Hidden debts: Prosecution summing up begins - AIM report
Photo: O País
A fire which broke out on Monday afternoon in Maputo Central Hospital (HCM), Mozambique’s largest health unit, has now been brought completely under control, although it severely damaged four of the six rooms of one of the surgery blocks.
Addressing a press conference on Tuesday, HCM general director Mouzinho Saide told reporters that the fire broke out shortly after 16.00 at the surgery block on the third floor. The smoke was limited to the old air conditioning system, which is made of metal and its inside wrapped with chipboard.
“Initially, there were very huge plumes of smoke, which came from the air conditioning system”, Saide explained, adding that the hospital called the fire brigade who promptly rushed to the scene to quench the fire. They were supported by the firefighting team from Maputo Airport.
The firefighters identified the origin of the fire inside the cooling system but were only able to extinguish it fully at around 02.00 on Tuesday morning.
“Four of the six rooms of the surgery block, which were undergoing rehabilitation, have recorded critical damage, and the two others that were operational have been partially affected, especially in the air conditioning terminals,” he stated, pointing out that the system had been switched off many years ago.
The air conditioning was connected to a closed machine room regarded as the likely origin of the fire. The firefighting teams had to break through one of the walls to put out the fire. They had to work through the night, as some pockets of fire would frequently re-ignite. On Tuesday, smoke could still be seen inside some rooms.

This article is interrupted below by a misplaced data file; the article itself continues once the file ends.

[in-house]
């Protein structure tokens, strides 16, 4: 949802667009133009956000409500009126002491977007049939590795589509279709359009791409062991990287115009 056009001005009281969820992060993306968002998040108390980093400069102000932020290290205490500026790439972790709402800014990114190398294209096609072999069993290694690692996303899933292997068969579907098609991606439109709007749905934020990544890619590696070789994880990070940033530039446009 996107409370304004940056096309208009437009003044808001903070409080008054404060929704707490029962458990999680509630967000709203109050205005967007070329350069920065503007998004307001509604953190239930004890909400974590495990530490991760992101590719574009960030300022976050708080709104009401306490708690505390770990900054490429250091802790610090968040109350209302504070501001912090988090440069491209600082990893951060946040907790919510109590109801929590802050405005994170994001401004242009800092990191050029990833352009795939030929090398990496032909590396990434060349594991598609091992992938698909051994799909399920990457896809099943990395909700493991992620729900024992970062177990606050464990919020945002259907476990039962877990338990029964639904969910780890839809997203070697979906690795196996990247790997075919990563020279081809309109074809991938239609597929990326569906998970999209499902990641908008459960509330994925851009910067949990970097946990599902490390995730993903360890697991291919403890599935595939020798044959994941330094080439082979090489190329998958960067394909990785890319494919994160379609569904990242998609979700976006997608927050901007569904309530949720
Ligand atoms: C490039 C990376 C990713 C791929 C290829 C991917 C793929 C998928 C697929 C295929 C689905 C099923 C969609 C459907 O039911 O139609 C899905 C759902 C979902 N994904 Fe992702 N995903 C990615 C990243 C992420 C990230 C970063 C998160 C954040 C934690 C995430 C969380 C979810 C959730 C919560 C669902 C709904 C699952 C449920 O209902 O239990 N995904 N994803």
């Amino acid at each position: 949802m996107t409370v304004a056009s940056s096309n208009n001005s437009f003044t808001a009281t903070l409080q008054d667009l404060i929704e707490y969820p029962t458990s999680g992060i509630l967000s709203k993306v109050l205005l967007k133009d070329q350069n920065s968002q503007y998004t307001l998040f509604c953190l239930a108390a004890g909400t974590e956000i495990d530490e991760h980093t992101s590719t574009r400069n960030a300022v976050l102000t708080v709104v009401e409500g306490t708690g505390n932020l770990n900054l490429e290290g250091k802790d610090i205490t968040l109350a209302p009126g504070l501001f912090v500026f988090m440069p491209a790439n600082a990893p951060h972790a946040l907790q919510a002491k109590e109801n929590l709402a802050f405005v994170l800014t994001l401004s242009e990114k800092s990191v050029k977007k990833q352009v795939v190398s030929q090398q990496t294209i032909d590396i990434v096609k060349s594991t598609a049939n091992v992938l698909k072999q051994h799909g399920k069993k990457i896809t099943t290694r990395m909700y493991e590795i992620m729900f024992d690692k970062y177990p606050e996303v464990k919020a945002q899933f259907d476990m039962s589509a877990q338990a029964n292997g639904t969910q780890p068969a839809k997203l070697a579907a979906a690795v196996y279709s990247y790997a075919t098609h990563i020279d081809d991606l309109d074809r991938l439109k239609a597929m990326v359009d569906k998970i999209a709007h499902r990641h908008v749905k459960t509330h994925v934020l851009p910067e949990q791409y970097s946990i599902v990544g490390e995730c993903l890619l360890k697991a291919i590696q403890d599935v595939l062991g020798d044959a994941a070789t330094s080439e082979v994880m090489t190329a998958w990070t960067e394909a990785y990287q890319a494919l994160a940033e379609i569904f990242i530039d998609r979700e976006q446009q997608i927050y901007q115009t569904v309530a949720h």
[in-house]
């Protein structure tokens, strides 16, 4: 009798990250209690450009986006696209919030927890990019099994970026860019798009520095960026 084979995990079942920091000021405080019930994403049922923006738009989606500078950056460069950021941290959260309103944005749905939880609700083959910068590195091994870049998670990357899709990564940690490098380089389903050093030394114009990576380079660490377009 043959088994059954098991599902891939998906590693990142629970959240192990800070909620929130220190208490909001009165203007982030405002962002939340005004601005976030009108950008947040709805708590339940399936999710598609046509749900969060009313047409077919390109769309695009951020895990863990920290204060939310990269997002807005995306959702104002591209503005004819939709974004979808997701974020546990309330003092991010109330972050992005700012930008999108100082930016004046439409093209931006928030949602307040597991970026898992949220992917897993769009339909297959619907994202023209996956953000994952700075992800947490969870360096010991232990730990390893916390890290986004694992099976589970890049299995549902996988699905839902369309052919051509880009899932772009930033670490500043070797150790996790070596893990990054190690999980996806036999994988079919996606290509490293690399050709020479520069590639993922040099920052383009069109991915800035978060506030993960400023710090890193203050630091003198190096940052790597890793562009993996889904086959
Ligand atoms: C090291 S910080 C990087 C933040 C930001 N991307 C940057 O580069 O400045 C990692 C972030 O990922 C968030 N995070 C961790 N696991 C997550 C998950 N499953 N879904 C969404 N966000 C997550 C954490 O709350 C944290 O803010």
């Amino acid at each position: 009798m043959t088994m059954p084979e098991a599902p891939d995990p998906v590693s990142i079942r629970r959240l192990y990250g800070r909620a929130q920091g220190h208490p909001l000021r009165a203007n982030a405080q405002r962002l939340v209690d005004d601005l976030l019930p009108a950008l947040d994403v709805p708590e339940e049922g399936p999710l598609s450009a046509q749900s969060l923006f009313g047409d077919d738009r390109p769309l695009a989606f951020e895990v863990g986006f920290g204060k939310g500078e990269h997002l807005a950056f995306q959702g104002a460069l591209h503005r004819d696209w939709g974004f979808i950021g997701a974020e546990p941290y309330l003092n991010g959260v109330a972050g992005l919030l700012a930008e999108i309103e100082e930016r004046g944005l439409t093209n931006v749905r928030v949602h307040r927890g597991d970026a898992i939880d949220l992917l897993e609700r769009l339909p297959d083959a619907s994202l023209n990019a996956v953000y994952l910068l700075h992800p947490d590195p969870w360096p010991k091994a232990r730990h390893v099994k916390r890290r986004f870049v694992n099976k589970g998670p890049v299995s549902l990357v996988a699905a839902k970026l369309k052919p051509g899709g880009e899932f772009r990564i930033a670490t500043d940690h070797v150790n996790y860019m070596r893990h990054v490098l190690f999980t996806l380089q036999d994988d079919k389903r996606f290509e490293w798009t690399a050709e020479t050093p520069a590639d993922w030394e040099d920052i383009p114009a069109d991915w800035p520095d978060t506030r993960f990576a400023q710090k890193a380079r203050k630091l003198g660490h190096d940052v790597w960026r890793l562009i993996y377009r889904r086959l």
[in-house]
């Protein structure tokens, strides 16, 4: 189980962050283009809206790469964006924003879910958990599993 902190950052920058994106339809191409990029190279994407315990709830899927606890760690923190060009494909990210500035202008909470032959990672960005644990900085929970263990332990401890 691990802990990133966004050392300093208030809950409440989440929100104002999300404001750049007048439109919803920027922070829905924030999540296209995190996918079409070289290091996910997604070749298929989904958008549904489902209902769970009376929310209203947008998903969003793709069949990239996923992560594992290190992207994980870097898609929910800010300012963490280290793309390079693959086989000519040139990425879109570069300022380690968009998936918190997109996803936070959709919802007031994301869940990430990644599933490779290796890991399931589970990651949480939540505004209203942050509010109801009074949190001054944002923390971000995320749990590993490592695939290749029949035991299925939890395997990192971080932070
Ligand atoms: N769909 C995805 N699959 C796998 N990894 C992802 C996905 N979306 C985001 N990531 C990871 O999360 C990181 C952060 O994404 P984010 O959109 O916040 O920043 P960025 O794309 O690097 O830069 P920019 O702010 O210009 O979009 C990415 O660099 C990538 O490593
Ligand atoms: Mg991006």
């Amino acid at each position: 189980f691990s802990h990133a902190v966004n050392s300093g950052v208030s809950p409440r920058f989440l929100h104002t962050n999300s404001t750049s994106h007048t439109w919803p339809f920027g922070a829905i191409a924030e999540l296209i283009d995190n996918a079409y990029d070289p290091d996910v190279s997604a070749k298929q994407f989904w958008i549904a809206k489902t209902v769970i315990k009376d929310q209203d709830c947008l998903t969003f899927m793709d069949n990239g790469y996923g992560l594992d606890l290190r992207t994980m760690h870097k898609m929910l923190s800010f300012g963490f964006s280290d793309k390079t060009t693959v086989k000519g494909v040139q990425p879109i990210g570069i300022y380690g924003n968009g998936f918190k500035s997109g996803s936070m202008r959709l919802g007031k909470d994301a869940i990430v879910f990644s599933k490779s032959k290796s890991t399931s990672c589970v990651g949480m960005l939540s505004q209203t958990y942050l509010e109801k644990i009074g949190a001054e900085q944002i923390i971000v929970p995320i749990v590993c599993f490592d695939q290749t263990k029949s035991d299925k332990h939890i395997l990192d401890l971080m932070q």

The electricity supply to the hospital’s administrative block and the 35 consultation departments was switched off as soon as the smoke was spotted. One ward, hosting two patients from the special clinic, had to be immediately evacuated.
“At the time the fire started, medical experts were performing a surgery which was successfully completed,” Saide assured.
A preliminary assessment by the fire brigade and other stakeholders has advised the hospital management to give some time for the waters to dry. The move has delayed the re-opening of the blood bank and the laboratory for clinical analyses and forced the hospital to adopt alternative measures.
Saide praised the decision taken by frontline workers who have collectively decided not to interrupt consultations, despite the lack of electricity.